Thus, the erosion of good taste, etiquette and good manners resulted from a spirit of laissez-faire, a desire to "unwind" and be comfortable, and the prevalence of the spontaneous and extravagant whims of "hippyism," which reached an apex in the unbridled rebellion of the Sorbonne in 1968 and in subsequent youth movements such as "punkism".

Harmonious diversity in the practice of virtues through self-denial in the religious state and grandeur & splendor in temporal society

At this point, we should mention a characteristic of soul that stands out in many members of nobility.

Many Saints of noble birth renounced their social condition to practice the perfection of virtue in the earthly self-denial of the religious state. How splendid were the examples they gave to Christendom and the world!

Papal Noble Guard kneeling before Pope Pius XII

The Papal Noble Guard kneeling before Pius XII

Other noble Saints, however, remained amid the splendors of temporal life. With the prestige of their station, they stressed in the eyes of the other social classes the magnificence of the Christian virtues and a good moral example to the society they headed.

They did this to the advantage not only of the salvation of souls, but for the good of temporal society itself. In this sense, nothing is more beneficial to the State and society than having in its highest ranks persons who shine with the sublime respectability that emanates from the Saints of the Catholic Church.

Indeed, there are innumerable beatified and canonized nobles who, without renouncing the earthly honors of their rank, stood out for their particular love for the needy. They earnestly practiced a preferential option for the poor.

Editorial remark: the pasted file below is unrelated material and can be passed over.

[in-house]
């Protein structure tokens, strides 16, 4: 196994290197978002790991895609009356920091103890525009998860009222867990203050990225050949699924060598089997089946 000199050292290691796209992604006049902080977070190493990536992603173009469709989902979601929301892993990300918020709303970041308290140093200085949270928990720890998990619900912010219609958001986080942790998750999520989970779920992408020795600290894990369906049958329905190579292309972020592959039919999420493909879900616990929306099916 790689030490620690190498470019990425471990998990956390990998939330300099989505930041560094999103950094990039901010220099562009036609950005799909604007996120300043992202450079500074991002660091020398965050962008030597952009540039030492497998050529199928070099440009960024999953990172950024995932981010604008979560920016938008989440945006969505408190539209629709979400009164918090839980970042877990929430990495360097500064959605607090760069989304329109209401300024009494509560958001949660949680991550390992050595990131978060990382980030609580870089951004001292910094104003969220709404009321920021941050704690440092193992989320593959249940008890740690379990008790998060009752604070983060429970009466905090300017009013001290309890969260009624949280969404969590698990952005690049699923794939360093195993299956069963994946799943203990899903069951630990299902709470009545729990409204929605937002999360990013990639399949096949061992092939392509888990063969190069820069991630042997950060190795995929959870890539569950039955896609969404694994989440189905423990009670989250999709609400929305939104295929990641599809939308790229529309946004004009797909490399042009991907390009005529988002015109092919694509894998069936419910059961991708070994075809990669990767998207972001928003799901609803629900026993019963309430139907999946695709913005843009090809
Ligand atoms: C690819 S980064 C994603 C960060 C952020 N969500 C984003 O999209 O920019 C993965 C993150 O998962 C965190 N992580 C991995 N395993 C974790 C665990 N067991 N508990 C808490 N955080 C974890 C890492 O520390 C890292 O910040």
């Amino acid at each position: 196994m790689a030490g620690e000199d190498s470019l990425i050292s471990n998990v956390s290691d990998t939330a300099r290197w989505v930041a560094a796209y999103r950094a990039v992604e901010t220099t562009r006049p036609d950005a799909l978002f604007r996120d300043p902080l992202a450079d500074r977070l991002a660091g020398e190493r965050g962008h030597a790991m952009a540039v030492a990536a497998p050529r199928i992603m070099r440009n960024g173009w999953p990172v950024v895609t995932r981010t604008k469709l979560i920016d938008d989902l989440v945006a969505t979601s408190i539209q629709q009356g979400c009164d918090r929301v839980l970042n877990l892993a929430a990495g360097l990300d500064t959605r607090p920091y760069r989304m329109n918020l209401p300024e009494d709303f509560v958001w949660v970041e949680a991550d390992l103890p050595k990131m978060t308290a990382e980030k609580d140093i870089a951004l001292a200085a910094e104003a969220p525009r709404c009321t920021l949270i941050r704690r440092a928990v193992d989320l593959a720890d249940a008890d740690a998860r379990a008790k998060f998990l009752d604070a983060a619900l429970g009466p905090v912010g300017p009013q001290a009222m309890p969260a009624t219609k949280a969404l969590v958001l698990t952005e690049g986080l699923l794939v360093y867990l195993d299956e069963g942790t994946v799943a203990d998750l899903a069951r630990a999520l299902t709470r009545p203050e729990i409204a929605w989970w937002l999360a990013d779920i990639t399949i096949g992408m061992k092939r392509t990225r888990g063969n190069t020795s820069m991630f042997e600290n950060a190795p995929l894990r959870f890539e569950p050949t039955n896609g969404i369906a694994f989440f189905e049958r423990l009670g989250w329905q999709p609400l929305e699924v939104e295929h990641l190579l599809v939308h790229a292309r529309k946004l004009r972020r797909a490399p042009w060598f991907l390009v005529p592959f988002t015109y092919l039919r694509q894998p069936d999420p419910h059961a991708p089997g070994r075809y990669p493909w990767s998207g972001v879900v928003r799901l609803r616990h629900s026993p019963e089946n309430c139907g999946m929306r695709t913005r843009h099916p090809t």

Many nobles who chose the admirable self-denial of religious life also shone in solicitous service to the needy. They became poor with the poor to lighten the earthly crosses of the destitute and prepare their souls for Heaven.

It would unduly prolong this work to mention the numerous nobles of both sexes who, for love of God and neighbor, practiced the evangelical virtues amid the grandeur and splendor of temporal society, as well as those who practiced them in the self-denial of religious life.

How to govern – and how not to govern

Paitning of the Surrender of Seville

Surrender of Seville to St. Ferdinand

To govern is not only, nor principally, to make laws and penalize transgressors, compelling people to obey by means of an extensive bureaucracy and a coercive police force. At best, one can govern a prison in this way, but not a people.

As we said in the beginning of this chapter, to govern men it is first necessary to gain their admiration, confidence and affection. This requires a profound consonance of principles, aspirations and rejections, and a body of culture and traditions common to those governing and those governed. Feudal lords generally achieved this objective in their fiefs by continually stimulating the people toward excellence in every field.

Even when trying to obtain a popular consensus in favor of wars resulting from the conditions of the time, the nobility used suasive means. In doing so, it was expected to give priority to the ecclesiastical hierarchy's preachings on the moral circumstances that might justify a war, whether for religious or temporal reasons.

Excerpt from Nobility and the Analogous Traditional Elites by Plinio Corrêa de Oliveira  Plinio Corrêa de Oliveira, Chap VII, "Genesis of the Nobility," pp. 110-112


Posted October 6, 2017